Role of the Pediatrician in Transitioning Children with Disabilities and
Chronic Illnesses from School to Work or College is to provide anticipatory
guidance and to promote self-advocacy and self-determination. Knowledge
of the provisions of the key federal laws affecting vocational education
is essential for the pediatrician's successful advocacy for patients.
Pediatricians can bring much strength to this transition process, including
a longitudinal relationship with the family that offers multiple opportunities
for providing anticipatory guidance and constructive interventions.
Research shows the transition of children and youth with special health
care needs from pediatric health care systems to adult health care systems
is disproportionate when compared to the transition of typical adolescents.
Transition to adult health care may be difficult. Parents and health care
providers need to work in a collaborative team approach with the needs
and desires of the child at the center of the plan. Physicians can be
proactive in assisting CYSHCN to make the transition to adult health care
by age 21 years by arranging consultations with pre-arranged adult primary
care physicians beginning at the age of 12 and continuing this process
every two years thereafter. It gives the adolescent the opportunity to
experience adult health care and be a self spokesperson and advocate for
Transitions involve changes, such as adding new expectations, responsibilities
and resources while letting go of others. Transition is an important part
of the medical home process. Visit the UIC-DSCC
Transition web site for more detailed information and valuable tools
and resources for successful transitions.
Newborn Genetic Screening
Illinois, along with 6 other states, is a member of the Region 4 Genetics
Collaborative. This collaborative provides a forum for these states to
share available newborn screening and genetic resources, an advancement
that will result in improved geographic distribution of genetics expertise
throughout the region. The Region
4 Genetics Collaborative web site has comprehensive information about
newborn screening and providing a medical home for children with genetic
Newborn Hearing Screening
Each year about 500 children in Illinois are born with congenital hearing
loss. The technology now exists to detect hearing loss in newborns that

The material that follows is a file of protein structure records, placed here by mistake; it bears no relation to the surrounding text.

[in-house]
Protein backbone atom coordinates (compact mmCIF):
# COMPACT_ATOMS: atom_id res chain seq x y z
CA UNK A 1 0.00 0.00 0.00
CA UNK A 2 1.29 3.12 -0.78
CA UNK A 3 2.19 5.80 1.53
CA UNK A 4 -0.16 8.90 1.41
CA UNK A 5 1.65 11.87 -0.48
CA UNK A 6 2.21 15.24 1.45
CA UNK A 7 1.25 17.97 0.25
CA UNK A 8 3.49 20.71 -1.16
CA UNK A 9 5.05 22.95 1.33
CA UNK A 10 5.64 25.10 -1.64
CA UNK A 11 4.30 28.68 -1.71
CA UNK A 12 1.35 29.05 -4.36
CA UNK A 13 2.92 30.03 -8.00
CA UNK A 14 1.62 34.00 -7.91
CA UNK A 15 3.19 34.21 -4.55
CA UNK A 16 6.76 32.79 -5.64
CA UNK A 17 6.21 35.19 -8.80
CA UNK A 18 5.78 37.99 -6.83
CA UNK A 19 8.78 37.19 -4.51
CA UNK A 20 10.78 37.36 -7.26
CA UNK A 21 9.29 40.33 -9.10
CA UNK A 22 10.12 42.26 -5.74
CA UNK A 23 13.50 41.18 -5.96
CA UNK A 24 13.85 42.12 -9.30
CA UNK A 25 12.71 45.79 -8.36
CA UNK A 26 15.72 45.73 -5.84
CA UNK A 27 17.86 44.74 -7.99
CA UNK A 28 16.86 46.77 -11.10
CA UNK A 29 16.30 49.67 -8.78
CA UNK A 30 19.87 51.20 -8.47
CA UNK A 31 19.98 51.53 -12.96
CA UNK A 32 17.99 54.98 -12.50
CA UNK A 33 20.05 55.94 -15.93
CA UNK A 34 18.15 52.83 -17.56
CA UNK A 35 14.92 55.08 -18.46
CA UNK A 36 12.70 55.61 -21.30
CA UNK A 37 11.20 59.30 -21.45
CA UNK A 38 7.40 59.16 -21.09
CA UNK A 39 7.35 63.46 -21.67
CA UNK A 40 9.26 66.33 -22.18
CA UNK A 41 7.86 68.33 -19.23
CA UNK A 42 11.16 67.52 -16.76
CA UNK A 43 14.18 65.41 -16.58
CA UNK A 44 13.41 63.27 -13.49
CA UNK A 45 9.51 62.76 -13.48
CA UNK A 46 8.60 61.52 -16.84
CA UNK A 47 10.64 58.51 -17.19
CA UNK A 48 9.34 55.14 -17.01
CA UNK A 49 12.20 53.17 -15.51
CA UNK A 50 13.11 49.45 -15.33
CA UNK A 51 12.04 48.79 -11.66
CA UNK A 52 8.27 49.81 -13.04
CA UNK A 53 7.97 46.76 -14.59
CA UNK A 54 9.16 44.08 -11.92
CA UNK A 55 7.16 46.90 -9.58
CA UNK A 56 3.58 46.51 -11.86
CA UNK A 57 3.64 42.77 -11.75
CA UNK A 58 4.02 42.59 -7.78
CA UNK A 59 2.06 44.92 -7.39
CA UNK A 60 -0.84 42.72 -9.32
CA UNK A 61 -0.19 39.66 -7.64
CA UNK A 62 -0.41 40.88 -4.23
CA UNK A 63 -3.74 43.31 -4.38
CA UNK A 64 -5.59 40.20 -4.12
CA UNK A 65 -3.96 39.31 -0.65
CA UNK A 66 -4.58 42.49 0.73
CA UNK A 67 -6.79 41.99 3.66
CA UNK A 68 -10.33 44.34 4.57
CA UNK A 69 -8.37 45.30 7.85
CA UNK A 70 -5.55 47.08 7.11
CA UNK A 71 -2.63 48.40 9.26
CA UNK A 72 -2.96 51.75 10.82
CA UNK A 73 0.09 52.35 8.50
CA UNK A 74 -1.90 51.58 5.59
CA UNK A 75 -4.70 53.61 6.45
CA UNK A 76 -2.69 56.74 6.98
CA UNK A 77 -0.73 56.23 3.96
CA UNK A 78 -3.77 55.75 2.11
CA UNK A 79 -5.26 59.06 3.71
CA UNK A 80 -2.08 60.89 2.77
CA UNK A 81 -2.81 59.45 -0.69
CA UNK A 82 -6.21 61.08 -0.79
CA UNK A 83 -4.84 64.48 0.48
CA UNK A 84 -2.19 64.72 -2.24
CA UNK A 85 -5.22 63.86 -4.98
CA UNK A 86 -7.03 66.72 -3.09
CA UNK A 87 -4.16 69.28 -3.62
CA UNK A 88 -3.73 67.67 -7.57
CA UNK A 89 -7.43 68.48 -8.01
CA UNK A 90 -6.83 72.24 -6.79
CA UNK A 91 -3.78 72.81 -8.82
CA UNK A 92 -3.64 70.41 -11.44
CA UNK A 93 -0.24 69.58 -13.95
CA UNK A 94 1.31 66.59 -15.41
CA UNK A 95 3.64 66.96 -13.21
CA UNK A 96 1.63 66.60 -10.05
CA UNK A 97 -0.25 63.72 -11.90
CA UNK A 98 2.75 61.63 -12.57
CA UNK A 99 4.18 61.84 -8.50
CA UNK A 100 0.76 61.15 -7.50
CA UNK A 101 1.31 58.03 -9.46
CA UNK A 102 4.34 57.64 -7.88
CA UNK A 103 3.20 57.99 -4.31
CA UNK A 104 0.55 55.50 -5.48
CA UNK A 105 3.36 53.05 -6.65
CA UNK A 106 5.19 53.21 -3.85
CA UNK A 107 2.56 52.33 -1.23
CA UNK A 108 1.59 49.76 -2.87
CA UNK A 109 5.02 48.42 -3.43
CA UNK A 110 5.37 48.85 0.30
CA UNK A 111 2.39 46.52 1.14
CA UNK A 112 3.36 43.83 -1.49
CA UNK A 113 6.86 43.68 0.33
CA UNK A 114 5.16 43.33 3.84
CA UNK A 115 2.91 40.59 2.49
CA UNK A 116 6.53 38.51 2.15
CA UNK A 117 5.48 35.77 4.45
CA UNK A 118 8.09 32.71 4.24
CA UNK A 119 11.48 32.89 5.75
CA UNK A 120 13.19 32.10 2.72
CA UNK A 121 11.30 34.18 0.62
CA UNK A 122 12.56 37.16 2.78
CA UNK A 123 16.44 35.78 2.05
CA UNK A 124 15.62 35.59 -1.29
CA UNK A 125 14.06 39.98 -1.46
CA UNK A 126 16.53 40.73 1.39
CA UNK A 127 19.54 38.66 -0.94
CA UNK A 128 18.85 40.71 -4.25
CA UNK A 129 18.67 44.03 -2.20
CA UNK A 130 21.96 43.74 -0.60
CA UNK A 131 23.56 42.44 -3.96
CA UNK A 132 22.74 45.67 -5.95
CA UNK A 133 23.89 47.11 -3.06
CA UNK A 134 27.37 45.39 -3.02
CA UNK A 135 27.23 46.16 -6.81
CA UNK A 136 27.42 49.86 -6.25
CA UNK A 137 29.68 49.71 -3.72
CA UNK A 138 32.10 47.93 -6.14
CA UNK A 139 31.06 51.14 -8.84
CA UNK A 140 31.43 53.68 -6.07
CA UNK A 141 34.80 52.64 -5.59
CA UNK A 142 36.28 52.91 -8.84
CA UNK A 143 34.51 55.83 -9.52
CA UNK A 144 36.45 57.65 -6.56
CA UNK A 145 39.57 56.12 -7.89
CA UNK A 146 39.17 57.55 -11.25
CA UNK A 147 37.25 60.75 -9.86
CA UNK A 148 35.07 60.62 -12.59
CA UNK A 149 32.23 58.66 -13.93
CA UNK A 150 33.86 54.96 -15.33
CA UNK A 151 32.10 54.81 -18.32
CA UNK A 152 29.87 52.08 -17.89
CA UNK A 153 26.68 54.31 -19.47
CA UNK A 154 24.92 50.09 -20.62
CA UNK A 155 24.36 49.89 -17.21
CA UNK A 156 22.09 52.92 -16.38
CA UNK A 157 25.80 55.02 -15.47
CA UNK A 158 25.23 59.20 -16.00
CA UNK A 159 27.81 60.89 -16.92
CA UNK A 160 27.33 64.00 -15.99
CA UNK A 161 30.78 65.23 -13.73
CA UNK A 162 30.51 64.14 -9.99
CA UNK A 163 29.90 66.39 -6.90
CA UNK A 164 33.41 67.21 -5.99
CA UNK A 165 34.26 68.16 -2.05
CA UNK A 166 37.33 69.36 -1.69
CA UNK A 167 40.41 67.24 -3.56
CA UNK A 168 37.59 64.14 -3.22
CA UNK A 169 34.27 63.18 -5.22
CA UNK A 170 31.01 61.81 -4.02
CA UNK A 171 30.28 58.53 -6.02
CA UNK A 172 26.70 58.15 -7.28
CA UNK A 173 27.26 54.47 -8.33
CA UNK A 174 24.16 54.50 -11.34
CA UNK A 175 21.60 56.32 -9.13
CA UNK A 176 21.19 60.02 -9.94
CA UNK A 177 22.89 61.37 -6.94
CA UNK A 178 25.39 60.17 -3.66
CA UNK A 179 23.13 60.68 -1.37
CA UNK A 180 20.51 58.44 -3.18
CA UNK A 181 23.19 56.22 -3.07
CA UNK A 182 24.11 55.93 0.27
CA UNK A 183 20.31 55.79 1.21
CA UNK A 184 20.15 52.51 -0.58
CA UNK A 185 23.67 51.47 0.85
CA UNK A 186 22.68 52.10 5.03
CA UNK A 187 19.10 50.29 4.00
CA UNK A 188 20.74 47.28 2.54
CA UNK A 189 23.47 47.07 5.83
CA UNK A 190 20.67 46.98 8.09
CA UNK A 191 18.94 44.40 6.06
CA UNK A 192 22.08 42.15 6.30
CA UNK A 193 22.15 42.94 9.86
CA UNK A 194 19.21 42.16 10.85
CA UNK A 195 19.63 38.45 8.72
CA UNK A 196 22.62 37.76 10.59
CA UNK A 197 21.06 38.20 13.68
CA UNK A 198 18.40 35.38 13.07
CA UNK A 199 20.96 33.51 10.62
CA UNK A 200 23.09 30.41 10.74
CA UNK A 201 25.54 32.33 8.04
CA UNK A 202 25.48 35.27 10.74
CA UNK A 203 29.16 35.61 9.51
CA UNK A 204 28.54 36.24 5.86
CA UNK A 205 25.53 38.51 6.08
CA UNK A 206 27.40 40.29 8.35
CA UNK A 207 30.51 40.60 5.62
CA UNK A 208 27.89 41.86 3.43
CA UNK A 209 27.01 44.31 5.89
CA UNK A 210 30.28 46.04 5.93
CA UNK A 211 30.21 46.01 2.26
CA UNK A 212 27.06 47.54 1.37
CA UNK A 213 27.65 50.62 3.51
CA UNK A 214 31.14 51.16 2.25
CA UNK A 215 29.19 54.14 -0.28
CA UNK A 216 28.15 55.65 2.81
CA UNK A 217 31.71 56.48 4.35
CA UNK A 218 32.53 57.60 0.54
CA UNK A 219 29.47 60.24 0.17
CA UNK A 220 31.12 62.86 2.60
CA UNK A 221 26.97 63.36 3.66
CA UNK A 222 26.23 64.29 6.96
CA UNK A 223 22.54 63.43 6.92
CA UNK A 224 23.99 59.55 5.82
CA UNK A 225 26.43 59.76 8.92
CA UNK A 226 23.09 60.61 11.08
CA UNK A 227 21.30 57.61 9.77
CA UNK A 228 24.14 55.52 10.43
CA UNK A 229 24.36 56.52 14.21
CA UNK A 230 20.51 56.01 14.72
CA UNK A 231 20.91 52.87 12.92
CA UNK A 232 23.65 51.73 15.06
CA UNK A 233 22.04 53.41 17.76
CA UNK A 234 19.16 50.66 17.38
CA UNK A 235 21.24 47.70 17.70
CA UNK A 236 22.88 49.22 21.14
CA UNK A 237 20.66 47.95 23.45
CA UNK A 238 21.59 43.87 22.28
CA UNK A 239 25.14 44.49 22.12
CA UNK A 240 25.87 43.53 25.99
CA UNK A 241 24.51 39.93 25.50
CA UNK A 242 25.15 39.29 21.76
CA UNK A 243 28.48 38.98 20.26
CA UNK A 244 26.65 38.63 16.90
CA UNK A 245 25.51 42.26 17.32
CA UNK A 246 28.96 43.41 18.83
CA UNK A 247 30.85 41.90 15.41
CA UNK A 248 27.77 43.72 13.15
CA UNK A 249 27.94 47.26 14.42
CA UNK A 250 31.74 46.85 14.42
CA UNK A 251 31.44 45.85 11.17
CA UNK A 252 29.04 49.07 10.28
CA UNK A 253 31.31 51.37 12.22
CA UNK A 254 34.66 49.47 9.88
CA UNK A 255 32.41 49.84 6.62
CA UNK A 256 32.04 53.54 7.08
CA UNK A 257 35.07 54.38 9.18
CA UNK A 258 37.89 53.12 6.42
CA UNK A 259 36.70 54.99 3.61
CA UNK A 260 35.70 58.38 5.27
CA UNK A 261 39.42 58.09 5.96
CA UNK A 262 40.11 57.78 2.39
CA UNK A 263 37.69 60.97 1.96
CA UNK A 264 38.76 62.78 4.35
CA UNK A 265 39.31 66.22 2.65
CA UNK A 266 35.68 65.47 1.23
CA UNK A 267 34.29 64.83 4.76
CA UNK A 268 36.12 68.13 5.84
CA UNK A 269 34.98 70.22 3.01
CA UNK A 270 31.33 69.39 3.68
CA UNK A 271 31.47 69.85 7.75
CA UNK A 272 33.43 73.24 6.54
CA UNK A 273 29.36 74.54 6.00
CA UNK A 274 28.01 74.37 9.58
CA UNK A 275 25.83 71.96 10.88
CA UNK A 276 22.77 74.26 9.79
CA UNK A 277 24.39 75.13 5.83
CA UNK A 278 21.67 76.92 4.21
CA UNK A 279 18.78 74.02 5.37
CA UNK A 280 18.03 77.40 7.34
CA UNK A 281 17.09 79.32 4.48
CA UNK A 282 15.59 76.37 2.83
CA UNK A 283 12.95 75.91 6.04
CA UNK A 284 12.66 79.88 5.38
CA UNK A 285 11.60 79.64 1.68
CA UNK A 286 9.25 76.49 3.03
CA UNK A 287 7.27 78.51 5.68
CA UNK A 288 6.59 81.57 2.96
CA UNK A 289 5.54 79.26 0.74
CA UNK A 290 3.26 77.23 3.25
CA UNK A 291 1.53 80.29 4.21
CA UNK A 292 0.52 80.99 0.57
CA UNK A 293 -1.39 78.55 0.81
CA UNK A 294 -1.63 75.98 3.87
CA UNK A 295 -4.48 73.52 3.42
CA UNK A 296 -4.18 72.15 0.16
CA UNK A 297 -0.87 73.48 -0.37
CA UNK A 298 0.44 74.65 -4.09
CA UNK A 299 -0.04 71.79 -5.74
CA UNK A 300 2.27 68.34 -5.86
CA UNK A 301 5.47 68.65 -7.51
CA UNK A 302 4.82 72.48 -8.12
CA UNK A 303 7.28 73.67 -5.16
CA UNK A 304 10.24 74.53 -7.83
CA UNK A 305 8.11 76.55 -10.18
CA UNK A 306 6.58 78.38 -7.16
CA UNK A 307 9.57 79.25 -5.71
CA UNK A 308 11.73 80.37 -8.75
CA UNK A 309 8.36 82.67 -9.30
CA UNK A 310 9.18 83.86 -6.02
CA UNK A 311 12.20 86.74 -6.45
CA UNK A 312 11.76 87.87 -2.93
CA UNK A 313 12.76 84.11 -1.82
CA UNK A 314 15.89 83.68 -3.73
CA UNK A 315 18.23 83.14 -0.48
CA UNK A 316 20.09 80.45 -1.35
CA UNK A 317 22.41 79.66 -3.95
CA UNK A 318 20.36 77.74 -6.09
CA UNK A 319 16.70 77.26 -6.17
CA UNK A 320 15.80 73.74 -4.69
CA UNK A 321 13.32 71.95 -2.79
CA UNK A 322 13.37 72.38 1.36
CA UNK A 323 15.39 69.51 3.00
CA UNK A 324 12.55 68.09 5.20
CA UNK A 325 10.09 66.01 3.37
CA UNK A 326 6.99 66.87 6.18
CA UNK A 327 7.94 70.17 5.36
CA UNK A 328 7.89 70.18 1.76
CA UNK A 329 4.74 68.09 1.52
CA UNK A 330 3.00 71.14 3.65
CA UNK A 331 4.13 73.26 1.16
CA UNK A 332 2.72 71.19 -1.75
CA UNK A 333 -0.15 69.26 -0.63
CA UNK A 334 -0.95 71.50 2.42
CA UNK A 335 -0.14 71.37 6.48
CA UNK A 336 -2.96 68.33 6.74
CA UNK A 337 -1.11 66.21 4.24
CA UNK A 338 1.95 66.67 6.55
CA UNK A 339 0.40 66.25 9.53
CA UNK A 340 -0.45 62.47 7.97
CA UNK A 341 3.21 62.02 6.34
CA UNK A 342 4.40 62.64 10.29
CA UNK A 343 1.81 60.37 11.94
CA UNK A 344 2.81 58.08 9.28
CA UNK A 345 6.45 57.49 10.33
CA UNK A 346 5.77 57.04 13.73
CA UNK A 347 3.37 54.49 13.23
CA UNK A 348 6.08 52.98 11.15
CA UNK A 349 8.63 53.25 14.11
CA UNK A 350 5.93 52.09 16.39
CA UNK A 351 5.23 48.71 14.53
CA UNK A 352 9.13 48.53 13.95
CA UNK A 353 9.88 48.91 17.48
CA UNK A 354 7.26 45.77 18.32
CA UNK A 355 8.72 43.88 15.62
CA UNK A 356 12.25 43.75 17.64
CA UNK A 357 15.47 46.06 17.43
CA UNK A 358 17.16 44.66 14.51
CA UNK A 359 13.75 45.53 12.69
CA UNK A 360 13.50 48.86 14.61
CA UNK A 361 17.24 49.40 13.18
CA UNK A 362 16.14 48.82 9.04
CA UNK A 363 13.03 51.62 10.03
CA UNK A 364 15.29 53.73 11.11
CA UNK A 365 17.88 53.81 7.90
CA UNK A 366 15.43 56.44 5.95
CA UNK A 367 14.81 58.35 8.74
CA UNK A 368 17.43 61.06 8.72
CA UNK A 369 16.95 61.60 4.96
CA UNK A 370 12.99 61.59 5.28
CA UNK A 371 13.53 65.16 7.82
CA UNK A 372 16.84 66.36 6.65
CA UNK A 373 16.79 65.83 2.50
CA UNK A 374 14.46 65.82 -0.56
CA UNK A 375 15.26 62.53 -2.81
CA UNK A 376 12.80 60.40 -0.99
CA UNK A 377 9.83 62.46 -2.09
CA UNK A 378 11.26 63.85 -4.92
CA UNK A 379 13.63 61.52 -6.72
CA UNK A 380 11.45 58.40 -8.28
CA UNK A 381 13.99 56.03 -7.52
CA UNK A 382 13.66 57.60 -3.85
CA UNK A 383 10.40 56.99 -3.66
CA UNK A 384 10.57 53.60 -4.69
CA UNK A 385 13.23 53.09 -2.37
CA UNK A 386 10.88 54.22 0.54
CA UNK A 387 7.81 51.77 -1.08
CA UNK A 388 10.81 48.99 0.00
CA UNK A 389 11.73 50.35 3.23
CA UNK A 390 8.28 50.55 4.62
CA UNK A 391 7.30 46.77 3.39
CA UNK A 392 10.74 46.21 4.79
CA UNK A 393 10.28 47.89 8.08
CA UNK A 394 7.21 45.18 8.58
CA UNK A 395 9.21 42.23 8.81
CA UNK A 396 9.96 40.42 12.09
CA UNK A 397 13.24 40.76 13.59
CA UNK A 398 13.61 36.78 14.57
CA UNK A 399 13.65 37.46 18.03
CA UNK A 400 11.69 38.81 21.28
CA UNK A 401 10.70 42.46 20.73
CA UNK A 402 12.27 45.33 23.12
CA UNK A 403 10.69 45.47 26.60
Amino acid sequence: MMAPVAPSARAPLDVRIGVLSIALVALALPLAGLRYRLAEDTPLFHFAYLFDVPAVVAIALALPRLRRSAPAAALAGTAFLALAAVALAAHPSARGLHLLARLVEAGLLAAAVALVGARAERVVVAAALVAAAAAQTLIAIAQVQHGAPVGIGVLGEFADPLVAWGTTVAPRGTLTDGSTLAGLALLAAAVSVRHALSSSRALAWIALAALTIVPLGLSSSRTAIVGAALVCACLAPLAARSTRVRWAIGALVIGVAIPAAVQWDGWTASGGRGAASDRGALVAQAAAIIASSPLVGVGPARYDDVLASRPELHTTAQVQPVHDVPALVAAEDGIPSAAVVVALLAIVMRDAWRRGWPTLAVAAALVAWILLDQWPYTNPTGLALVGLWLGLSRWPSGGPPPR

are only a few hours old. This simple, non-invasive test can save hundreds
of thousands of dollars in special education costs. Research has shown
that infants who have congenital hearing loss can have normal language
skills and cognitive development by the time they are ready for school
if amplification devices and therapy are provided by 6 months of age.
Early identification, therefore, is imperative. The Illinois
Newborn Hearing Screening Program web site has more information about
the programs efforts and the services provided.
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Both the Illinois Chapter of the American Academy of Pediatrics (ICAAP)
and the Illinois Academy of Family Physicians (IAFP) provide opportunities
for ongoing educational training. In addition to professional development
experience, participation in these programs allows practices to promote
healthy patients and families and also instructs families on your commitment
to quality care.
The Illinois Chapter of the American Academy of Pediatrics provides an
office-based educational program on asthma. For more information about
the asthma program and other available preventive-type educational programs,
refer to the ICAAP
Illinois Academy of Family Physicians provides continuing medical education
(CME) programs throughout Illinois and with the national Academy. The
website provides a listing of all IAFP meetings, including many CME opportunities,
the AAFP courses and conferences, and CME meetings around the state. For
more information about these programs, refer to the IAFP
The medical home care model has been adapted from the Chronic
Care Model for improving chronic illness care in primary care settings.
Six domains organize the model; each represents numerous change concepts
and innovative action ideas for a strong health care environment supportive
of a medical home for every child and youth with special health care needs